Stories of interest you might have missed…
Davis Love III vs. Darren Clarke, in the matchup of Ryder Cup captains at Hazeltine in 2016. Who do you like? Minneapolis Star-Tribune columnist Patrick Reusse likes Clarke. "To me, Love always has come across as being put upon by having other human beings on the planet - not the affable-grump type, but as the woe-is-me type…Darren Clarke, the most affable of Irishmen…"
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It is a transformed Darren Clarke that will captain the European Ryder Cup team, Kevin Garside of the Independent argues: "The transformed physique is part of a radical shift in attitude designed to arrest the slump that claimed him post his Open triumph. The booze intake has reduced dramatically and, the occasional cigar notwithstanding, the lifestyle change remains in top gear, fully supported by his new spouse, Alison, whom he married a year ago. They are Northern Ireland's power couple, she a former model who now runs her own agency, he one of the most recognised sporting figures in Ulster, whose story continues to engage the populace."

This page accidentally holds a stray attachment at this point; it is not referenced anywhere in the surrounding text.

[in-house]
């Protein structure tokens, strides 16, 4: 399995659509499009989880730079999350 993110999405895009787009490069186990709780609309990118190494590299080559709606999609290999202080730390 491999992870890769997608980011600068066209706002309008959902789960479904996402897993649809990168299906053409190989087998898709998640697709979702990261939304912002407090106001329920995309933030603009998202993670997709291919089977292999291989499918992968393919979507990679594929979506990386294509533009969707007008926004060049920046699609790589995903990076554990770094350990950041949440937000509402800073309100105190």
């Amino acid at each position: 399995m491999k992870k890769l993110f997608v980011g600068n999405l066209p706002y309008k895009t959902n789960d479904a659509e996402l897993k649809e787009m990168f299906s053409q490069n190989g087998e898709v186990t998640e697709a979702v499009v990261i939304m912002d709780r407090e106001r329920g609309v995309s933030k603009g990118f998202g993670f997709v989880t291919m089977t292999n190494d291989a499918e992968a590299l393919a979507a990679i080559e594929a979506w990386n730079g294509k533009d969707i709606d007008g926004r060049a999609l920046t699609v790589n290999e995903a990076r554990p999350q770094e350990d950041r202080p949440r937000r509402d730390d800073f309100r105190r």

"It was well beyond just a good day at Riviera on Thursday…Gary Player was in the house," Los Angeles Times columnist Bill Dwyre writes. "There is nobody quite like him. Lunch with him is a four-course offering of golf, philosophy, passion and common sense. When they create the next one like him, they will need DNA from Tiger Woods, Billy Graham and Socrates."
Cheyenne Woods and Sadena Parks, LPGA rookies, are friends. But they are more than that, too. "They are just the fifth and sixth African-American women to be members of the tour, which was founded in 1950," Mechelle Voepel of ESPNW writes. "Parks and Woods, both 24, want to be game-changers in inspiring more African-American girls to take up the sport."
"They are located within a wedge of each other in St Andrews and are responsible for and involved in matching matters in men's and women's golf. It, therefore, makes sense that the R&A and the Ladies' Golf Union have entered exploratory discussions' about how they might start singing from the same hymn sheet," Martin Dempster of the Scotsman writes. "Whatever comes out of these discussions has to be welcomed because it is another step in the right direction for golf as far as the gender issue is concerned."